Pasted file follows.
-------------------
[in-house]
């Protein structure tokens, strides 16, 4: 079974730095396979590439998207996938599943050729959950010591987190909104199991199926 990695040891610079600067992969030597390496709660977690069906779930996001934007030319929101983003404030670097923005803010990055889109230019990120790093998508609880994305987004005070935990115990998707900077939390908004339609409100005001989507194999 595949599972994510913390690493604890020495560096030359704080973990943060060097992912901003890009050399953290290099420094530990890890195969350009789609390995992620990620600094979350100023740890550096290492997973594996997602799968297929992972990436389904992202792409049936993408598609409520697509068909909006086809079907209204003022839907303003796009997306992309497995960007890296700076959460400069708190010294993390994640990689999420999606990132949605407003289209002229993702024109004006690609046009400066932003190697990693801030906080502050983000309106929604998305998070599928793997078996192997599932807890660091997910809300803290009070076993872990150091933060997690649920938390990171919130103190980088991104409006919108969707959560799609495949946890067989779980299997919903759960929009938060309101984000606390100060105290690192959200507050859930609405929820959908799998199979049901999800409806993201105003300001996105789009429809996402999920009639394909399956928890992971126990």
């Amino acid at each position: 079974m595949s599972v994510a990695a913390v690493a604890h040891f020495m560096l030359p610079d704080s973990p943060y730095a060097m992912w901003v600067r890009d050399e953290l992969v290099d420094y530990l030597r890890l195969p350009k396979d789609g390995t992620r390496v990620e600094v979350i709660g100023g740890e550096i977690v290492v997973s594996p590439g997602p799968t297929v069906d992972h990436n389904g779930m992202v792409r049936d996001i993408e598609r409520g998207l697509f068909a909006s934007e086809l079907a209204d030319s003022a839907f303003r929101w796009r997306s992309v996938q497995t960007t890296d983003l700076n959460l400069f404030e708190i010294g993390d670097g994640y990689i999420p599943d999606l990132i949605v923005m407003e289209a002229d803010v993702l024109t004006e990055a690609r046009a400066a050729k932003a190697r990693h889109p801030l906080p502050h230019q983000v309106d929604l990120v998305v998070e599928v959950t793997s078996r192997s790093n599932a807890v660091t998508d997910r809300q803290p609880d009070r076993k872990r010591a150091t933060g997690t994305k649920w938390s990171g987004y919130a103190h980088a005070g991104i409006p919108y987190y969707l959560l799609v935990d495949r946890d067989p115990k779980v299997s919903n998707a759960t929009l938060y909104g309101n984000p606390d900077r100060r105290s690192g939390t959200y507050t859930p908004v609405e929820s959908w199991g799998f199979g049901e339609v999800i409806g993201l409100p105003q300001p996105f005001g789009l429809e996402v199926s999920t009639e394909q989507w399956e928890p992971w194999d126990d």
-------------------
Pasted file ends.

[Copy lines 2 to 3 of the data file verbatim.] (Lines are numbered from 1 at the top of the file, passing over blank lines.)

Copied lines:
């Protein structure tokens, strides 16, 4: 079974730095396979590439998207996938599943050729959950010591987190909104199991199926 990695040891610079600067992969030597390496709660977690069906779930996001934007030319929101983003404030670097923005803010990055889109230019990120790093998508609880994305987004005070935990115990998707900077939390908004339609409100005001989507194999 595949599972994510913390690493604890020495560096030359704080973990943060060097992912901003890009050399953290290099420094530990890890195969350009789609390995992620990620600094979350100023740890550096290492997973594996997602799968297929992972990436389904992202792409049936993408598609409520697509068909909006086809079907209204003022839907303003796009997306992309497995960007890296700076959460400069708190010294993390994640990689999420999606990132949605407003289209002229993702024109004006690609046009400066932003190697990693801030906080502050983000309106929604998305998070599928793997078996192997599932807890660091997910809300803290009070076993872990150091933060997690649920938390990171919130103190980088991104409006919108969707959560799609495949946890067989779980299997919903759960929009938060309101984000606390100060105290690192959200507050859930609405929820959908799998199979049901999800409806993201105003300001996105789009429809996402999920009639394909399956928890992971126990």
């Amino acid at each position: 079974m595949s599972v994510a990695a913390v690493a604890h040891f020495m560096l030359p610079d704080s973990p943060y730095a060097m992912w901003v600067r890009d050399e953290l992969v290099d420094y530990l030597r890890l195969p350009k396979d789609g390995t992620r390496v990620e600094v979350i709660g100023g740890e550096i977690v290492v997973s594996p590439g997602p799968t297929v069906d992972h990436n389904g779930m992202v792409r049936d996001i993408e598609r409520g998207l697509f068909a909006s934007e086809l079907a209204d030319s003022a839907f303003r929101w796009r997306s992309v996938q497995t960007t890296d983003l700076n959460l400069f404030e708190i010294g993390d670097g994640y990689i999420p599943d999606l990132i949605v923005m407003e289209a002229d803010v993702l024109t004006e990055a690609r046009a400066a050729k932003a190697r990693h889109p801030l906080p502050h230019q983000v309106d929604l990120v998305v998070e599928v959950t793997s078996r192997s790093n599932a807890v660091t998508d997910r809300q803290p609880d009070r076993k872990r010591a150091t933060g997690t994305k649920w938390s990171g987004y919130a103190h980088a005070g991104i409006p919108y987190y969707l959560l799609v935990d495949r946890d067989p115990k779980v299997s919903n998707a759960t929009l938060y909104g309101n984000p606390d900077r100060r105290s690192g939390t959200y507050t859930p908004v609405e929820s959908w199991g799998f199979g049901e339609v999800i409806g993201l409100p105003q300001p996105f005001g789009l429809e996402v199926s999920t009639e394909q989507w399956e928890p992971w194999d126990d």